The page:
Every Bee Counts
Not much gets us moving quicker than a bee buzzing around our head. We swat and dodge trying not to get stung. Maybe you were wearing a bright yellow shirt or your hair smelled of sweet shampoo. Either way it was getting way too friendly! As much as smacking this nuisance might make us feel safe from being stung its best to keep calm and buzz on.
Pollinators are a vital resource and we need them. Honey bees pollinate a long list of fruits and nuts, vegetables and field crops. The loss of these hard workers in large numbers has been reported and attributed to Colony Collapse Disorder (CCD) where healthy workers are abandoning their hives in droves. It’s not fully understood why they are behaving this way but research points to the possibility of exposure to pesticides, parasites or a virus that may effect the insect.Credit: Sharon Rico Young
You can encourage the healthy development of colonies by planting pollinator-friendly flowers and using natural or organic pest controls or fertilizers. Helpful plants that attract and support pollinators are flowers that have visible and easily accessible pollen or nectar. Some ideas are
- plant sunflowers or cone flowers (also known as Echinacea)
- add flowering fruit trees to your landscape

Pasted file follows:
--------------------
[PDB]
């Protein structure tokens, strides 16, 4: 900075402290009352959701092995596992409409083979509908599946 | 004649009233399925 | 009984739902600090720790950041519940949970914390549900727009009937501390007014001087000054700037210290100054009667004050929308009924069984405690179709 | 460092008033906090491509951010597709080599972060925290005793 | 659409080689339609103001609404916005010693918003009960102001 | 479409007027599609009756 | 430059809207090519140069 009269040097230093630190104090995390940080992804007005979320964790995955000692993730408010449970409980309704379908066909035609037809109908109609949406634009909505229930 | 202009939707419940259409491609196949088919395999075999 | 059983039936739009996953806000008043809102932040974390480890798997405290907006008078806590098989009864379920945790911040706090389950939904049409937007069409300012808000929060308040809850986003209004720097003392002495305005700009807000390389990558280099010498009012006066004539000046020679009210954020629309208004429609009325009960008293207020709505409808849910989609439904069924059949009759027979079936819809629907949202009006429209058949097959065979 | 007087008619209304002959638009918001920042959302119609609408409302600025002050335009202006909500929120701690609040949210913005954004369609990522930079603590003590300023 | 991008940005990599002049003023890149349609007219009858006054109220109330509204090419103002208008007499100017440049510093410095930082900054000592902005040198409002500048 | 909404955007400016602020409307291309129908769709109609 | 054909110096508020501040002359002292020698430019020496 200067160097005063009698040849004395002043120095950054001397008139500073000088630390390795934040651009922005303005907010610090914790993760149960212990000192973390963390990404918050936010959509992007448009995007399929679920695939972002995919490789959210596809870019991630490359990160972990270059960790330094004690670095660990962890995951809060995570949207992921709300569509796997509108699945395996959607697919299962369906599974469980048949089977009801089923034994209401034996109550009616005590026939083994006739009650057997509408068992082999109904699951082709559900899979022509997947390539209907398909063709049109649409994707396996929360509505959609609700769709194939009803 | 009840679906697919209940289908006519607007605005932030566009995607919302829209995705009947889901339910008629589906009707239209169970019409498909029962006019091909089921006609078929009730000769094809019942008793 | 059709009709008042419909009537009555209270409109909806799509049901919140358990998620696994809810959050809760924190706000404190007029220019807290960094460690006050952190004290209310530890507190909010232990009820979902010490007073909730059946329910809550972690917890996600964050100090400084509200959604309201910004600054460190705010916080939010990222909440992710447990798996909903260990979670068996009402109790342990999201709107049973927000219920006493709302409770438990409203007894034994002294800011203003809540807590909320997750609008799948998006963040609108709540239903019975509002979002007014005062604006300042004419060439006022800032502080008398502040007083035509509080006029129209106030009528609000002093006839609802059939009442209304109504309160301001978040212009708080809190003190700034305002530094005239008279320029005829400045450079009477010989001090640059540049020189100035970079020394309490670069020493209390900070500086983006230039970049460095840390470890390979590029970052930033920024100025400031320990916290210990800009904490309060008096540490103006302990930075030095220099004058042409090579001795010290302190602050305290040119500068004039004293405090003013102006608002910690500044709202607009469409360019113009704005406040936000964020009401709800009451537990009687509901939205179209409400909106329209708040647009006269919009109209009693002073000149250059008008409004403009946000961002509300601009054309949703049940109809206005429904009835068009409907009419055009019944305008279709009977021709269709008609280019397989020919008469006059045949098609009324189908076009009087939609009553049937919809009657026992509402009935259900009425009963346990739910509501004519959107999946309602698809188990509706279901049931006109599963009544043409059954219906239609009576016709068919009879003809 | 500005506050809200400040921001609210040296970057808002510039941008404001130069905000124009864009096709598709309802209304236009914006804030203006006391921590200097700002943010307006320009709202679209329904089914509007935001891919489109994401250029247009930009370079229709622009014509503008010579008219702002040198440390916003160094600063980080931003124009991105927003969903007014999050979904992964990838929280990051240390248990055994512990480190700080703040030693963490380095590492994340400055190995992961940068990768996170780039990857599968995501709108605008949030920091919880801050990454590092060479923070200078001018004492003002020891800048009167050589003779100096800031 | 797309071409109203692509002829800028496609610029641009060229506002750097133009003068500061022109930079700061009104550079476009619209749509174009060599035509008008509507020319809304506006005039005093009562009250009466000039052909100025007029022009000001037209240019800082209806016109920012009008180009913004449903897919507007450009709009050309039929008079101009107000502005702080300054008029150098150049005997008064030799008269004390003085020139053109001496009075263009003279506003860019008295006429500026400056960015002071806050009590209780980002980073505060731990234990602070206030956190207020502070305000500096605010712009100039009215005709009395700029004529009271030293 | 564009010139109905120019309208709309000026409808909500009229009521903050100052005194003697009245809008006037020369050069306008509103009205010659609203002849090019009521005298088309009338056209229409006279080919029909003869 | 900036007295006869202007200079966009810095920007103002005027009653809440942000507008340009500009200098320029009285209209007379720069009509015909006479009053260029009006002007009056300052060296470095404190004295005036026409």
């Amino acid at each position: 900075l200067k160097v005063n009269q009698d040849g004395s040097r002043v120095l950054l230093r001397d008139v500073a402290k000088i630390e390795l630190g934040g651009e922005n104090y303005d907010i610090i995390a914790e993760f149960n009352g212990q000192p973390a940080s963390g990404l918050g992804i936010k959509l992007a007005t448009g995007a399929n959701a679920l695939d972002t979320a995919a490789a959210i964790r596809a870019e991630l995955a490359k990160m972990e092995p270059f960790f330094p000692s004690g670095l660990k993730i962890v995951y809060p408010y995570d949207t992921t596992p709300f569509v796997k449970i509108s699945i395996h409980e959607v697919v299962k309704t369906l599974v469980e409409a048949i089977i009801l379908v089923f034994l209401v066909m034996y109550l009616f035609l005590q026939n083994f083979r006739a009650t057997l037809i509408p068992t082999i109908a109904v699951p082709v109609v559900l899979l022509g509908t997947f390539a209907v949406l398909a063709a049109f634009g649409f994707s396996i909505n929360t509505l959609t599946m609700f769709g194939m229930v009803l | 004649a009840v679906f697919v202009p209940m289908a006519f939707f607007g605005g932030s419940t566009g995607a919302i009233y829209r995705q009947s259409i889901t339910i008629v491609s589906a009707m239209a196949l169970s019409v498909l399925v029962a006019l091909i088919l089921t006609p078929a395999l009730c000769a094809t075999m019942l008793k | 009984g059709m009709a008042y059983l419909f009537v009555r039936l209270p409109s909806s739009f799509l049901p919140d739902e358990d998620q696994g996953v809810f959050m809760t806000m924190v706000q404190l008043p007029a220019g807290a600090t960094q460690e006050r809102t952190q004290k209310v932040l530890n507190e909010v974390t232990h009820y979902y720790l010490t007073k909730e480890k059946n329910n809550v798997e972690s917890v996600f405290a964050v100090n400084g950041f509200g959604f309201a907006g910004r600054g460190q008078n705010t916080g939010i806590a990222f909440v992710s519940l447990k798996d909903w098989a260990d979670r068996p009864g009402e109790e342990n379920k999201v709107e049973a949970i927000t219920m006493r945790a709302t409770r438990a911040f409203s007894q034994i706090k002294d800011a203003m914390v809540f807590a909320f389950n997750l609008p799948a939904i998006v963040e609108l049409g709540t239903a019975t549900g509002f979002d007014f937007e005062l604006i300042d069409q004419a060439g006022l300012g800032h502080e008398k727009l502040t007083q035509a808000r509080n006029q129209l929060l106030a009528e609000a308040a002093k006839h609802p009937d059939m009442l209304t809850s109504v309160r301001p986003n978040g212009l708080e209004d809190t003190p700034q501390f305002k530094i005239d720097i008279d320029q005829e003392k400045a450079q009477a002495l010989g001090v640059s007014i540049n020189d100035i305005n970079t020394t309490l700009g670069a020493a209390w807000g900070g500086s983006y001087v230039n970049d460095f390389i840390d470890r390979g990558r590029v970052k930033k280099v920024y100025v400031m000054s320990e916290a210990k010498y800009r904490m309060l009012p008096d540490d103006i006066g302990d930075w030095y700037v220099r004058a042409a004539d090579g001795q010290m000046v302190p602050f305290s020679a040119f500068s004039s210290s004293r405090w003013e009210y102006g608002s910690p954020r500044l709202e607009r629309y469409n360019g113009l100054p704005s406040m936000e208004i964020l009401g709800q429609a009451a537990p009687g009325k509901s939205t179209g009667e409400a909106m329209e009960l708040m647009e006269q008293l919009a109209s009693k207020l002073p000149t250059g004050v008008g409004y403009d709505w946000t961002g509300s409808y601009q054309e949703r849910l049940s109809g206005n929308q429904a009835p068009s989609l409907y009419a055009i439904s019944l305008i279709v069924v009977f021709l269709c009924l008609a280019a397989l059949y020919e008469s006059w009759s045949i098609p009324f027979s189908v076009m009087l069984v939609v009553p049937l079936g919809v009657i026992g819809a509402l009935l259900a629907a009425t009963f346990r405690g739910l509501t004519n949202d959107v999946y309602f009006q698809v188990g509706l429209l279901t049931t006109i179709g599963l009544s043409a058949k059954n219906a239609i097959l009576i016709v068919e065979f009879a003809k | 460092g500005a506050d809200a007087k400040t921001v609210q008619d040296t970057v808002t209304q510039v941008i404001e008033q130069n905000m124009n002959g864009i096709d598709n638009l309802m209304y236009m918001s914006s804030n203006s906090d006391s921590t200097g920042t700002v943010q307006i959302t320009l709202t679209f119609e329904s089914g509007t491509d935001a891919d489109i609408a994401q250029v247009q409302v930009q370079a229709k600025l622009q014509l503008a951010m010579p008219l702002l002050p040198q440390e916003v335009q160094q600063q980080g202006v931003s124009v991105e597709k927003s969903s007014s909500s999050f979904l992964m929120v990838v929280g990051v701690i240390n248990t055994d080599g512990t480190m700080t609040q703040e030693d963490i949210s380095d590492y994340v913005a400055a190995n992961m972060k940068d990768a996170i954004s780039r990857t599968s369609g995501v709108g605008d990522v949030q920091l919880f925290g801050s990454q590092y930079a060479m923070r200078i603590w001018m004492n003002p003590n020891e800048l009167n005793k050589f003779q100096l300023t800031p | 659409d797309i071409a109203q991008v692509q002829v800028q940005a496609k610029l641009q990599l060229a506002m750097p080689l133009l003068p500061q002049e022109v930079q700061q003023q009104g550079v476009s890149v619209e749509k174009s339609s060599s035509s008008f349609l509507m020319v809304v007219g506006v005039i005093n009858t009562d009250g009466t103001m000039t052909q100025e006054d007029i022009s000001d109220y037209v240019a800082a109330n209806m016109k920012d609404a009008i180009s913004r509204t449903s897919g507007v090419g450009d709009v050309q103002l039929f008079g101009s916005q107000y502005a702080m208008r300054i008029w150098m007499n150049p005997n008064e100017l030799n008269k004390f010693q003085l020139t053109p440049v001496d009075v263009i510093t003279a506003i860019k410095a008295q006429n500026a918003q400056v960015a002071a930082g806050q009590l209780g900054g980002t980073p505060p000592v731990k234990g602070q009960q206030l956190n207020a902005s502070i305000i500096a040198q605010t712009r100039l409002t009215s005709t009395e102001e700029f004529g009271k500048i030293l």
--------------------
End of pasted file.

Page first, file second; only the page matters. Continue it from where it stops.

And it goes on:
- plant Passion Flower (which is also an edible landscape plant that is beneficial to humans when prepared properly)
- leave the dandelion and clover considered weeds which are excellent summer food source for bees
- great flower colors for attracting pollinators are yellow, white, blue and purple so try not to wear these colors in summer if your allergic to stings!
- adding live ladybugs or mantid to your garden are great natural pest control
- nutrient rich soil from a well decomposed natural compost pile is good fertilizer
- you can always check your local eco-friendly nursery for natural products available
Contributing to the wellbeing of our pollinators will make a difference. Consider this the next time you find a bee trapped in your home buzzing endlessly at a window trying to get out–instead of swatting the little guy try helping him out. Open the window and doors and he may fly right out. The bee will only have so much energy and will cease moving and begin to die when he runs out of fuel. You can actually save him if you find him in time. Most drained honey bees will not sting since they are reserving all of their energy for survival, however, if you're allergic to bee stings, don't try this part. To give him a boost and a way to get back home simply mix a little white sugar and water and feed it to him. If sugar isn't available, fruit juice, diluted pancake or corn syrup or clear soda will work! Be careful not to get any of the sticky liquid on his wings! If the insect isn't moving at all, gently place him onto a plate and offer a drop of sugar-water on the end of a tooth pick and place it near his mouth. Once the bee recognizes the sweet substance it will stick its tongue-like proboscis into the sugar and drink it up. You’ll see fast results as he begins to perk up and move around. Be careful not to drop him as he recovers and is getting his bearings. Move the dish outside and when the bee begins buzzing its wings he can safely take flight outdoors!Credit: Sharon Rico Young
I've fed a few hungry honey bees and noticed that they tend to return to the same area where they received the sugar-water as if they've stored the coordinates! It is a neat feeling knowing that I've actually helped a bee get back home to be able to pollinate another day!